Applications of human computation range from the exploitation of unsolicited user contributions, such as using tags to aid understanding of the visual content of yet-unseen images, to utilizing crowdsourcing platforms and marketplaces (e.g., Amazon’s Mechanical Turk) to micro-outsource tasks (such as semantic video annotation) to a large population of workers. Further, crowdsourcing offers a time- and resource-efficient method for collecting large inputs for system design or evaluation purposes. We are applying crowdsourcing to optimize computer systems more rapidly, and to address human factors more effectively. In the past few years, we have performed extensive studies on the performance of GWAP (Games with A Purpose) systems and designed a human computation game in order to efficiently collect diverse user annotations. In addition, we have proposed a cheat-proof framework that can be used to effectively assess the quality of experience provided by multimedia content. We have found that crowdsourcing is indeed a powerful strategy that can draw collective intelligence for AI-hard problems. In the future, we will continue to study how to effectively use crowdsourcing to overcome challenges in a variety of areas.

Jane W. S. Liu
A disaster management information system (DMIS) facilitates the access, use, and presentation of data and information by application systems and services that support decisions and operations during all phases of disaster management. State-of-the-art DMIS have several common limitations: they cannot make effective use of all available information sources during emergencies; they do not exploit synergistic information from networks of things and crowds of people; and they are not sufficiently agile in response to changes in the disaster situation. We are collaborating with researchers in the Institute of Earth Sciences and with engineering faculty members from several leading universities in Taiwan and the USA to develop an open framework for building a DMIS that is free of these limitations. Our work is now supported by an Academia Sinica, Sustainability Science Research project called OpenISDM (Open Information Systems for Disaster Management). The current projects being undertaken by members of our laboratory include the development of smart cyber-physical devices and applications as elements of a disaster-prepared smart environment; algorithms and tools to support the collection and fusion of human sensor data contributed by crowds of people together with surveillance data from in situ physical sensors; methods and tools supporting communication and computation infrastructures for gathering, caching, fusing, and distributing ubiquitous and heterogeneous real-time streams of sensor data and information to response centers and individual responders and volunteers during disasters; exploitation of complementary merits of different network access technologies, approaches, and network types to make the physical connectivity as robust as possible during and after disasters; and a combined named-data-networking and softwaredefined- networking framework for enhancing disaster resilience of communication infrastructures.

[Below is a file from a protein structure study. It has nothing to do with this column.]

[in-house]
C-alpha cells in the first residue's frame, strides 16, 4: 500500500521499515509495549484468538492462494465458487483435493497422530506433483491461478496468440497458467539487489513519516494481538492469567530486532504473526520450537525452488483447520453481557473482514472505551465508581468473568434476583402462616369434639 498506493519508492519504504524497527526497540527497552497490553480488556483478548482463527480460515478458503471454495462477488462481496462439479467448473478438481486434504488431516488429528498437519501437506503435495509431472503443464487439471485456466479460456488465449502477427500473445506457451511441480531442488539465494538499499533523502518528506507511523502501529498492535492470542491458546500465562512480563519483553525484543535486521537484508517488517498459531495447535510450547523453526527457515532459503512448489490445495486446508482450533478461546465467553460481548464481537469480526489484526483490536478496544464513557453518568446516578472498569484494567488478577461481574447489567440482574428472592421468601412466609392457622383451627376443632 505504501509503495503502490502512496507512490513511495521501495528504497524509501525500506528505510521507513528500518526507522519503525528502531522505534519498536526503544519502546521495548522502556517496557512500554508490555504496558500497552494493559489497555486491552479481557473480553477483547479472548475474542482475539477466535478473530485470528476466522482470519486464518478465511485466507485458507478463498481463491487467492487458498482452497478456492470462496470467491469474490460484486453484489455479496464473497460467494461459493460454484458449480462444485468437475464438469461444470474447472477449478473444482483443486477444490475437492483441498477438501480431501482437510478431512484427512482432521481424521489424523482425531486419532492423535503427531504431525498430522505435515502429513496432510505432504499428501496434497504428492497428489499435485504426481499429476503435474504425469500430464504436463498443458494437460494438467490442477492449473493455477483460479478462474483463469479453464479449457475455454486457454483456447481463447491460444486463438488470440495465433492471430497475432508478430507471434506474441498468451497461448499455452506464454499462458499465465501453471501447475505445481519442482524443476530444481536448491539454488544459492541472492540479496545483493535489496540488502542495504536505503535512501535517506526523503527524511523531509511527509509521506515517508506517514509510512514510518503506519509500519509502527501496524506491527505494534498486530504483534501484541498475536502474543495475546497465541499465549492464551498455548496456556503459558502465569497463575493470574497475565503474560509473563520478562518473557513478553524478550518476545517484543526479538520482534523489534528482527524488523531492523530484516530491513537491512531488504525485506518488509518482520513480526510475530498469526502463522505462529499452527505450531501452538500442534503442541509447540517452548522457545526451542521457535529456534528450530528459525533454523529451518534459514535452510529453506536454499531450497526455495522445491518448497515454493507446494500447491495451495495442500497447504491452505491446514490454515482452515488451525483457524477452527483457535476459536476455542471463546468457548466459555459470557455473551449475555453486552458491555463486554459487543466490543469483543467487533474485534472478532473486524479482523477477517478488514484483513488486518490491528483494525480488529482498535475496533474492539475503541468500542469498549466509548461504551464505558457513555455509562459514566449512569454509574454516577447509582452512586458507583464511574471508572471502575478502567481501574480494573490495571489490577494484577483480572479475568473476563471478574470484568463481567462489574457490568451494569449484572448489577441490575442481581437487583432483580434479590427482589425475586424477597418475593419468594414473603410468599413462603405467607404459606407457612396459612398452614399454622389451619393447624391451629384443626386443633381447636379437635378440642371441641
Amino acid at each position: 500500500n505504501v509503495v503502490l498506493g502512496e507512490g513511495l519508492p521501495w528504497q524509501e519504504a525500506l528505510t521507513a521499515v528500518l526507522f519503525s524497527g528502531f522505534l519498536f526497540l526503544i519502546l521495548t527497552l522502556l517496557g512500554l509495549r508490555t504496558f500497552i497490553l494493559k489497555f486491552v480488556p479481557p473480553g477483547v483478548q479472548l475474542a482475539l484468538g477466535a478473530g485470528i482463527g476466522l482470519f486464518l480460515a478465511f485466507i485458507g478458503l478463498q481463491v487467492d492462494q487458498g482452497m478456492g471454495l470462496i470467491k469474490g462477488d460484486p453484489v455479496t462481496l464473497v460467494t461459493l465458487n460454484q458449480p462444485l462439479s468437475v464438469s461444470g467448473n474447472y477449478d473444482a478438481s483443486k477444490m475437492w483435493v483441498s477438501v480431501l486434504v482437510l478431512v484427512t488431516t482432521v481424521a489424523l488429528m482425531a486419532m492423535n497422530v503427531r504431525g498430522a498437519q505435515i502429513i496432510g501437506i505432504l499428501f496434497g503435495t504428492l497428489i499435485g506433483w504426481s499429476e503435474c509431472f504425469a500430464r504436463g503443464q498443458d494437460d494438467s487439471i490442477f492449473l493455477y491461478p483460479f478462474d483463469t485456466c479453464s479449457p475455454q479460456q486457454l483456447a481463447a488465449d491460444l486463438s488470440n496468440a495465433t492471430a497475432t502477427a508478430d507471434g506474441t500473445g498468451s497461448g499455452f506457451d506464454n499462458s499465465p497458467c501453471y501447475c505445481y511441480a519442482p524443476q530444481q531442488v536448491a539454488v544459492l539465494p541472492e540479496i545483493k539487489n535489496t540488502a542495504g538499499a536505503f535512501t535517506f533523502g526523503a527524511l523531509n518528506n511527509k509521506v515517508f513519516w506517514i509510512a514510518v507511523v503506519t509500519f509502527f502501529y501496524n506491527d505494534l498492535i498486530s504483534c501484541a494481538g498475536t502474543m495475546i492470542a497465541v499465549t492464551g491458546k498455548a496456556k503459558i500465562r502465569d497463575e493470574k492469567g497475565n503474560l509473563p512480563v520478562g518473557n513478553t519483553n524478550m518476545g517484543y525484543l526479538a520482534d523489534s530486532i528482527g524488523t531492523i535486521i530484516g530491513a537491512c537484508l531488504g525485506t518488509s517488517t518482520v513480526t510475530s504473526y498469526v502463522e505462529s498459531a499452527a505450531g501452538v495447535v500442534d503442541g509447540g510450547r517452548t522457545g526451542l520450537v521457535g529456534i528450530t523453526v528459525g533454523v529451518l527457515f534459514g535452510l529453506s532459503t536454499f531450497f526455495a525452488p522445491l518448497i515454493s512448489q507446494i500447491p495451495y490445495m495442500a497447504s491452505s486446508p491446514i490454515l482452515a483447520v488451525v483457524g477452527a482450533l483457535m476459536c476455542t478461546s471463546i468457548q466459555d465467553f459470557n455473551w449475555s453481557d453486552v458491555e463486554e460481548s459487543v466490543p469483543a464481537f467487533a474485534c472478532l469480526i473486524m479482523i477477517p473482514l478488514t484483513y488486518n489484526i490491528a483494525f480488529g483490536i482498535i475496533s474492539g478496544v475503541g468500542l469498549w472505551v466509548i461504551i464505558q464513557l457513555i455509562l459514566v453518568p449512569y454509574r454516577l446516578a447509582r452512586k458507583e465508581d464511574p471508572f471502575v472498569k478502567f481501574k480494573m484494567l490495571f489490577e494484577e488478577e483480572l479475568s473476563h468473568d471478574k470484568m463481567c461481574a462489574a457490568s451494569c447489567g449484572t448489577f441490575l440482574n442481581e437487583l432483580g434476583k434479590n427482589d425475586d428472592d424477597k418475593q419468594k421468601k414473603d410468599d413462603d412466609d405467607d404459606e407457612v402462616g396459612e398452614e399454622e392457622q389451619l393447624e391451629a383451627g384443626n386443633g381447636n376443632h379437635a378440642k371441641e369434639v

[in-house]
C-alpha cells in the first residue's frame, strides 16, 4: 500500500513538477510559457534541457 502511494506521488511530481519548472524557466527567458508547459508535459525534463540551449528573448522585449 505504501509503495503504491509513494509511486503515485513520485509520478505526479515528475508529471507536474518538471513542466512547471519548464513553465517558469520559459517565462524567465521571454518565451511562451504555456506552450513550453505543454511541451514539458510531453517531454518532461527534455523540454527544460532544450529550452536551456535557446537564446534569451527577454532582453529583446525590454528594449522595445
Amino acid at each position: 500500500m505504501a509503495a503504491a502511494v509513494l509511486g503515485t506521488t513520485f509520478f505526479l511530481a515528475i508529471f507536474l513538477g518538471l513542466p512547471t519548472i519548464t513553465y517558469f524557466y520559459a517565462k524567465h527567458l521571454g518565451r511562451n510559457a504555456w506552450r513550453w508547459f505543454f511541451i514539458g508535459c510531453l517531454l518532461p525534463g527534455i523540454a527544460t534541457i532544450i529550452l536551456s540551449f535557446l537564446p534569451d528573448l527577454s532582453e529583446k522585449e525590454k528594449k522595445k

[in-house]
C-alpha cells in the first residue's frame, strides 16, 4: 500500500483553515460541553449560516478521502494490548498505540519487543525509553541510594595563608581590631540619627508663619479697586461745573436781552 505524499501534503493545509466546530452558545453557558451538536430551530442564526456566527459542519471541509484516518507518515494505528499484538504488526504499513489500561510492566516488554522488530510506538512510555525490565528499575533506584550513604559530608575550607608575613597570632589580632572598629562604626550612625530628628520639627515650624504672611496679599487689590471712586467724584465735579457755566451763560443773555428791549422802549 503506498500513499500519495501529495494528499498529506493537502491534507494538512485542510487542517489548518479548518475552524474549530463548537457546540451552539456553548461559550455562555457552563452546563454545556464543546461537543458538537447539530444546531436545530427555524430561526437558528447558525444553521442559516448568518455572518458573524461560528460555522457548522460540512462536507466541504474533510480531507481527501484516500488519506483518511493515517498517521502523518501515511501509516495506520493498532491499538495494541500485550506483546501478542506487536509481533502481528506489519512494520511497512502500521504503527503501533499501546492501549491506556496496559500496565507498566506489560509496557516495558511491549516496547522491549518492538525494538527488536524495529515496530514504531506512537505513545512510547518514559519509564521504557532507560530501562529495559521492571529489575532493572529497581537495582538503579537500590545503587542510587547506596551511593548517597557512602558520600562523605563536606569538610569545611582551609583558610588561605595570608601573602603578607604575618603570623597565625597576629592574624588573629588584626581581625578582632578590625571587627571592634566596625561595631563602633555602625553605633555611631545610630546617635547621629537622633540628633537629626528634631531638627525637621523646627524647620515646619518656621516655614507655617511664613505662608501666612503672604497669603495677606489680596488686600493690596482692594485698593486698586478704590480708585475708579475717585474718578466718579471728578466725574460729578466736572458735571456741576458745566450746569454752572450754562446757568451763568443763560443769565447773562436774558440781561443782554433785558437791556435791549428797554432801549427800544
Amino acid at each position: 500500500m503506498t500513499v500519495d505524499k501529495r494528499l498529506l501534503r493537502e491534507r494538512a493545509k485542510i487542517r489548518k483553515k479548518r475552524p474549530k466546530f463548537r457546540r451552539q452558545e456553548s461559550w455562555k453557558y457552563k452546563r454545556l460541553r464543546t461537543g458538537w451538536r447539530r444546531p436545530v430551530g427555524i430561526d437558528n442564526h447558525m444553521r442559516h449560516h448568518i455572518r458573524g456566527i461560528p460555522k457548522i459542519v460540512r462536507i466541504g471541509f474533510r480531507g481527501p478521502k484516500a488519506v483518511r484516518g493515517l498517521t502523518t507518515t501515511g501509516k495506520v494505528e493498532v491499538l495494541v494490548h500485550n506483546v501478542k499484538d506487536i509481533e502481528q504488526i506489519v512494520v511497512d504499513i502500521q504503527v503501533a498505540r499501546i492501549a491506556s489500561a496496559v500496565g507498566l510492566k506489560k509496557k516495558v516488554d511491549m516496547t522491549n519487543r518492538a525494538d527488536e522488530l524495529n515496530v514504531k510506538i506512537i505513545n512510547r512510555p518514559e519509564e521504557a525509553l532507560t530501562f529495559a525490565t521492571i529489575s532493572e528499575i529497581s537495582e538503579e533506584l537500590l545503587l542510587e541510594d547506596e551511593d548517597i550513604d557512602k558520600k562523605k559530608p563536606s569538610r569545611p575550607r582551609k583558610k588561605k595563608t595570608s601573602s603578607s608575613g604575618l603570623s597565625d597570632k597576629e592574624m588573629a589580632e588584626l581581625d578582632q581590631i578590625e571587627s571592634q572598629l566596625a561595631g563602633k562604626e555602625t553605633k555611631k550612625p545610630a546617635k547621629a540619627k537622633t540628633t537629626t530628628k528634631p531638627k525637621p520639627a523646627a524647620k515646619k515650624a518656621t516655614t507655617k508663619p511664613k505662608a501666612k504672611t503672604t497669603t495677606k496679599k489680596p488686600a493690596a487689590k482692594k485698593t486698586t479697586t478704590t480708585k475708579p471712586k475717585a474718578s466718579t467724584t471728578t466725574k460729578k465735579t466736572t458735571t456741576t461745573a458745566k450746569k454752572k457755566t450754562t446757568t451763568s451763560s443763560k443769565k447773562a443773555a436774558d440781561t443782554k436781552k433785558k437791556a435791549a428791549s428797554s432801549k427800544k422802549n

Jan-Ming Ho
We are also interested in studying network computation problems that arise when providing large-scale risk management services. Despite the long history of the development of economic and financial theories and practices in financial risk management, the “worldwide credit crisis” in 2008 demonstrated the vulnerability of the current financial industry to risks. Several examples show that even the three major rating agencies were unable to efficiently report major default events. In Enron’s bankruptcy case in 2001, its bonds maintained “investment grade” ratings until five days before the company declared bankruptcy. In Lehman Brother’s case in 2008, they still received “investment grade” ratings on the morning they declared bankruptcy. The rating companies claim that their rating reports provide a long-term perspective rather than providing an up-to-minute assessment. In rating credit of a company, there are hundreds of firm-specific and macroeconomic variables. There is no doubt that assessing credit risk in real-time is indeed a task with high computational complexity. Nevertheless, it is an important foundation for maintaining stability of the financial market. Complementary to the research into economic and financial theories and practices in risk management, we aim to develop computing technologies for provision of large-scale, real-time financial risk management services, including (1) real-time rating of company credit; (2) real-time rating of personal credits; and (3) pricing of financial products.

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Academia Sinica Institue of Information Science Academia Sinica